Why do some Australians have colonial life and death insurance?

Colonial life insurance has become a hot topic in Australia.

While many people may not realise it, there are people who do have the option to buy the policy, but don’t.

Aboriginal Australians are entitled to claim up to $25,000 per life, and some have argued that the $25k threshold is too low.

But are there cases where colonial life is not available in the event of a life-threatening illness?

It’s not the first time a policy has been introduced in Australia, and has never been used.

The first colonial life policy was introduced in 1848.

This was a major policy, covering life for those who could not afford it on their own.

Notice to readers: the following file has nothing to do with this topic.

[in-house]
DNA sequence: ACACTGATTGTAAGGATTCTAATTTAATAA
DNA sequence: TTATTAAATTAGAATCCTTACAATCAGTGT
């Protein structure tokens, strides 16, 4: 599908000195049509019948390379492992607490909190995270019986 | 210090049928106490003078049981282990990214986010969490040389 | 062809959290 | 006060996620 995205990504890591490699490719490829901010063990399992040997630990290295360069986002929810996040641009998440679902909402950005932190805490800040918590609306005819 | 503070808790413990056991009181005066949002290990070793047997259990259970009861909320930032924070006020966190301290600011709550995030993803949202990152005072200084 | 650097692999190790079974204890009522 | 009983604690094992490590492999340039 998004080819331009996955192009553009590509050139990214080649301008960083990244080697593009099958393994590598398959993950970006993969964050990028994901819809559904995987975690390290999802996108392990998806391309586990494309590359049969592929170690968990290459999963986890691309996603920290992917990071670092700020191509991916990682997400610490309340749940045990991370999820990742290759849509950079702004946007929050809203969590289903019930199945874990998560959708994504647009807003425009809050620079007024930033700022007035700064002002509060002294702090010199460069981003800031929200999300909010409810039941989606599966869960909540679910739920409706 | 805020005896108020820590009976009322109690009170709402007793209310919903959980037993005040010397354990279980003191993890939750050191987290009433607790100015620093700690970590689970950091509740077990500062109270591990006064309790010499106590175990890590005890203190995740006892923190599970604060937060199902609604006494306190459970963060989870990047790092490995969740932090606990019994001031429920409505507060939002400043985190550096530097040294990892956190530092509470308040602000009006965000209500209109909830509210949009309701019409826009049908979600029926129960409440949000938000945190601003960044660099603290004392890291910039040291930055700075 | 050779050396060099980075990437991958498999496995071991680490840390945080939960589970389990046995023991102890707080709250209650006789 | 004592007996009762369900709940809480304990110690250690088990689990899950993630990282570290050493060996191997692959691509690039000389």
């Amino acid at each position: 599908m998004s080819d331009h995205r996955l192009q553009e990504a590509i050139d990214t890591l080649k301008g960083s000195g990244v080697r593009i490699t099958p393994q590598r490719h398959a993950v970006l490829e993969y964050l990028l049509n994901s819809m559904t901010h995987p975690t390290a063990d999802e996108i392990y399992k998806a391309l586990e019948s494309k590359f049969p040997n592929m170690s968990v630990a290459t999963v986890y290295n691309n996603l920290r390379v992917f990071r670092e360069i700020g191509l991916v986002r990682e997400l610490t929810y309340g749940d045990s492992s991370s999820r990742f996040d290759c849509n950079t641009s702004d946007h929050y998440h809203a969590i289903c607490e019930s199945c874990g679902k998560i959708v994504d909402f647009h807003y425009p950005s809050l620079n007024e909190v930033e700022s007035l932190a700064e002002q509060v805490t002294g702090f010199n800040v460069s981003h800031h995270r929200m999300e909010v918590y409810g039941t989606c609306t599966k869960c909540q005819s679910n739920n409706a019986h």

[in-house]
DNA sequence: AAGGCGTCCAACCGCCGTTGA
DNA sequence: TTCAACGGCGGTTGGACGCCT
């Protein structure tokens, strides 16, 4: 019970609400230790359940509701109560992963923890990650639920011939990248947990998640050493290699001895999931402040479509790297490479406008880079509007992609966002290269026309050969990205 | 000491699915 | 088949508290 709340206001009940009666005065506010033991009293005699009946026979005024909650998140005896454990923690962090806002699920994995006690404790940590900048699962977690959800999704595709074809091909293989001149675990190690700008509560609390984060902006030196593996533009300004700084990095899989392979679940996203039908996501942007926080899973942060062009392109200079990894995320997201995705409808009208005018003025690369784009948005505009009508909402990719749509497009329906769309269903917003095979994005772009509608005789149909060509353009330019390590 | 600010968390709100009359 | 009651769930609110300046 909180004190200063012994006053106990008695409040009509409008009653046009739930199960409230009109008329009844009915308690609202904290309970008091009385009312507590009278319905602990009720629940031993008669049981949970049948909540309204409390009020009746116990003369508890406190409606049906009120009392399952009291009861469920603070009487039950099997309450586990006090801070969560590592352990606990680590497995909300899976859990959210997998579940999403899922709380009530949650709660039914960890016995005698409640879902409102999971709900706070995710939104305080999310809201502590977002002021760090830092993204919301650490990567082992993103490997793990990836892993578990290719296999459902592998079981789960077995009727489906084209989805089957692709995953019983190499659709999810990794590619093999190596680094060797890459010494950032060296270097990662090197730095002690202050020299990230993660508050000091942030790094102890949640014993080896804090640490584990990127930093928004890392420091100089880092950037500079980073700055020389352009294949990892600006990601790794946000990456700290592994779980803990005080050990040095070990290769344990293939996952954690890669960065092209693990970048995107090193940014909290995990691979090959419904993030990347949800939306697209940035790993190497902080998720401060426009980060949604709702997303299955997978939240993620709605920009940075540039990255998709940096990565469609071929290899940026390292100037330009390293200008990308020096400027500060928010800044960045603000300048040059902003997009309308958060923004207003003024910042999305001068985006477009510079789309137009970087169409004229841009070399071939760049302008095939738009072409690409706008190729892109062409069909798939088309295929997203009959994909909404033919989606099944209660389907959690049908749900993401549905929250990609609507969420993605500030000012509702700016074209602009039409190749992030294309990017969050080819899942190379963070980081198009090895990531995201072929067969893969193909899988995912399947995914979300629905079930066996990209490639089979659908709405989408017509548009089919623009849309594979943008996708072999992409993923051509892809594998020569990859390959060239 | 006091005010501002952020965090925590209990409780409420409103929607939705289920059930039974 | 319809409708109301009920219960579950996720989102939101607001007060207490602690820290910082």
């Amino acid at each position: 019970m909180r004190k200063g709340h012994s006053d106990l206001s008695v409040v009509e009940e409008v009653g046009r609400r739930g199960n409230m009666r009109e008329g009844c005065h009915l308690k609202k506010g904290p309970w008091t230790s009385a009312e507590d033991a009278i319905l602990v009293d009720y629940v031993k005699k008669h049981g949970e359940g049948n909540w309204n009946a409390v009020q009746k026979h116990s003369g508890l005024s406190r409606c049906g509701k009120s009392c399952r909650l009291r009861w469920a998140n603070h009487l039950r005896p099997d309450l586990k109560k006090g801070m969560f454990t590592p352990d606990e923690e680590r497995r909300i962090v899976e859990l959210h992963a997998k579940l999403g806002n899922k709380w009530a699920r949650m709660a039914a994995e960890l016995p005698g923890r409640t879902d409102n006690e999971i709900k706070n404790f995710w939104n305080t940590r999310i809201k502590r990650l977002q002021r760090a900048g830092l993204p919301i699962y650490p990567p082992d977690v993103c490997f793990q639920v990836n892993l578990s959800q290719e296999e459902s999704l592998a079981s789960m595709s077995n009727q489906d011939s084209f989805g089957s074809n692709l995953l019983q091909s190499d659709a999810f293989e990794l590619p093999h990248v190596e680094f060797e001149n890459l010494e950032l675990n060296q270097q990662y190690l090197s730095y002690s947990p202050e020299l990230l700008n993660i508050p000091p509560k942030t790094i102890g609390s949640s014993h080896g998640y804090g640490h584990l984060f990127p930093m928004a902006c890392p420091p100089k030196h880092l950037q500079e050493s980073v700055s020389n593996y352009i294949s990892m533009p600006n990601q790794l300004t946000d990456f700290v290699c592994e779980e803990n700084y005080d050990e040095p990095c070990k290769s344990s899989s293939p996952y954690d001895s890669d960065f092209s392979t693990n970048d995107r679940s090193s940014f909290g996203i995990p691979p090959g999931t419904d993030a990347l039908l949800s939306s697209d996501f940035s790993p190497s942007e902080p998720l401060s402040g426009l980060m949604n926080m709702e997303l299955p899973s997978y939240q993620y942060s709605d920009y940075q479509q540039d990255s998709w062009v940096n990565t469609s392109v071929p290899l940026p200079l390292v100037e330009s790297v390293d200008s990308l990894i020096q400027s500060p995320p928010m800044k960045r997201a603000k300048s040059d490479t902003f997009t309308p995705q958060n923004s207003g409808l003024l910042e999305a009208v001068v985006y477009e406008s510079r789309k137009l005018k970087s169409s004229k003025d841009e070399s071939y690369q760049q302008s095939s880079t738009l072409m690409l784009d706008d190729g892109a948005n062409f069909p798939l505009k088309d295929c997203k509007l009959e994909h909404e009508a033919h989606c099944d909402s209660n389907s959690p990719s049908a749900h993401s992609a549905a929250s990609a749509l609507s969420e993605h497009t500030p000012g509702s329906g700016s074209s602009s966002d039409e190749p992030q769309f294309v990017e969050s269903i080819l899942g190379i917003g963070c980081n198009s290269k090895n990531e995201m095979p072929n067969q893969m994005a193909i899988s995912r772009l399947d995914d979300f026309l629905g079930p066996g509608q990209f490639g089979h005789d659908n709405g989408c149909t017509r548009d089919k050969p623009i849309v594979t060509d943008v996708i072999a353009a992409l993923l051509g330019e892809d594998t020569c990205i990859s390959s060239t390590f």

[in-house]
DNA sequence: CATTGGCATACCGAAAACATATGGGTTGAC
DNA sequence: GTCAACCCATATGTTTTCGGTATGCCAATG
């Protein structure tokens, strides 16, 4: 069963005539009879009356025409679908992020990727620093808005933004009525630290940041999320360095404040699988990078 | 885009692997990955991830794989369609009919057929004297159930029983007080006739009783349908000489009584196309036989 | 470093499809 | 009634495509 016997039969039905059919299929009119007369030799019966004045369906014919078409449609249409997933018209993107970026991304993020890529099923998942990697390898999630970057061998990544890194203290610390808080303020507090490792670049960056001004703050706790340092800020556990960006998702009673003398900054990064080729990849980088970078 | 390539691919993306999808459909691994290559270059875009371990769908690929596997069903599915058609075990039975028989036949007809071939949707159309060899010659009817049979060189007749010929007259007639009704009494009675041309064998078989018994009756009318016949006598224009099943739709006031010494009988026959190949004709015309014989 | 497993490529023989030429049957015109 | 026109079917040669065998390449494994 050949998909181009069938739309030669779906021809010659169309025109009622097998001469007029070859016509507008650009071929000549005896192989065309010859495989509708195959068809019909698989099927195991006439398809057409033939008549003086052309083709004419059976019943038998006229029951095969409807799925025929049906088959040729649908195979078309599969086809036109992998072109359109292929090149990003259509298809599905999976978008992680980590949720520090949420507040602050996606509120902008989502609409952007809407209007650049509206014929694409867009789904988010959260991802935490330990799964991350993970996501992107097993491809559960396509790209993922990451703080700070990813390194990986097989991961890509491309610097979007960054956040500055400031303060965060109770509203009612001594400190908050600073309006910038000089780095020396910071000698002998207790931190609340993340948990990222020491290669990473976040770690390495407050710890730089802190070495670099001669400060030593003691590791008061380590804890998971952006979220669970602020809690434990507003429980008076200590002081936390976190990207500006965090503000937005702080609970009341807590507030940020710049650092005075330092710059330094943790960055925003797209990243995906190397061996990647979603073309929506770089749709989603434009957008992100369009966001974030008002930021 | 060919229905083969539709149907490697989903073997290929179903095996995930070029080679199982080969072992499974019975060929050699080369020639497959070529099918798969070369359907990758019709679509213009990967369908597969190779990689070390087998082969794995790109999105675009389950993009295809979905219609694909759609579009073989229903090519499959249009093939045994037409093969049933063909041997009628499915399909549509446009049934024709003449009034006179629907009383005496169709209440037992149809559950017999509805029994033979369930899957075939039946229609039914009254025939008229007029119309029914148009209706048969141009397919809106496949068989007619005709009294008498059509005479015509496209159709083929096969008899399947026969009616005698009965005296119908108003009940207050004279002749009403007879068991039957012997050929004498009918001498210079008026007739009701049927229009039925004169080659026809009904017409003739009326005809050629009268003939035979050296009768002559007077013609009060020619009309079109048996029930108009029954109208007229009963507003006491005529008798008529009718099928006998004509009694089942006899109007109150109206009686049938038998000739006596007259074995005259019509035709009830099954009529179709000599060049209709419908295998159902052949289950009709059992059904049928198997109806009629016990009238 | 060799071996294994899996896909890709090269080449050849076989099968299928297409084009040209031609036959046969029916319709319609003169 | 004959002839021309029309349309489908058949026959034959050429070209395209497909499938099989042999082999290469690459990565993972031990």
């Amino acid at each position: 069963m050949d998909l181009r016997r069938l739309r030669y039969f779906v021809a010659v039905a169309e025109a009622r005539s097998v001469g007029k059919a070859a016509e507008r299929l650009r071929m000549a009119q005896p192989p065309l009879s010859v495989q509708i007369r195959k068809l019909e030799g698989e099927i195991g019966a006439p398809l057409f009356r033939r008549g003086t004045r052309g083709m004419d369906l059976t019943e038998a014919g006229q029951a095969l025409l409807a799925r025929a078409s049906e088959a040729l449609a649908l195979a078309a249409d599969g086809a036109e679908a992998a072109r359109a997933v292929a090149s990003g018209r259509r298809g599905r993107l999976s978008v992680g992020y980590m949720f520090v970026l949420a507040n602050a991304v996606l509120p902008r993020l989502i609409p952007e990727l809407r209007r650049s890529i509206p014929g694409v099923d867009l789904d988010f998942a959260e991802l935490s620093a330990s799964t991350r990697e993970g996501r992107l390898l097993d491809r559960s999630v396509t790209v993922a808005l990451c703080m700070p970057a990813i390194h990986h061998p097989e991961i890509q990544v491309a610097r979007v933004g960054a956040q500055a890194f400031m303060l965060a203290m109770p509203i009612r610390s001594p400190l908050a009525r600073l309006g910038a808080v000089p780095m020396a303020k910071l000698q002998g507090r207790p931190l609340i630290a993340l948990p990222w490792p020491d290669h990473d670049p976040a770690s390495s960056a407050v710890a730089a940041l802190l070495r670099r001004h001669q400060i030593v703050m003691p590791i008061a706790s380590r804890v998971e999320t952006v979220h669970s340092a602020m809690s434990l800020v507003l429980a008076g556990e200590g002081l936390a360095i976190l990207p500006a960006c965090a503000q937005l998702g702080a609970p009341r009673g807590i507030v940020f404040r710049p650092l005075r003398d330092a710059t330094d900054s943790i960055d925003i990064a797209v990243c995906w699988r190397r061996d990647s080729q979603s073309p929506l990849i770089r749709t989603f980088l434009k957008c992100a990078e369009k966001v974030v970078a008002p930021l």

At the time, the life insurance was available only to those with permanent disabilities.

In 1850, the first life insurance policy was offered to Australian troops in the South Pacific.

These policy covered all of the soldiers’ pay, and included a small amount for food.

It was only in the early 1900s that the colonial life policies were expanded to cover non-combatants.

Although it was not until 1996 that Australia’s colonial life laws were expanded, it was in 1996 that the life insurers were updated to cover life insurance for soldiers in the Australian Defence Force.

For more information about colonial life, visit the ABC Aboriginal Life page.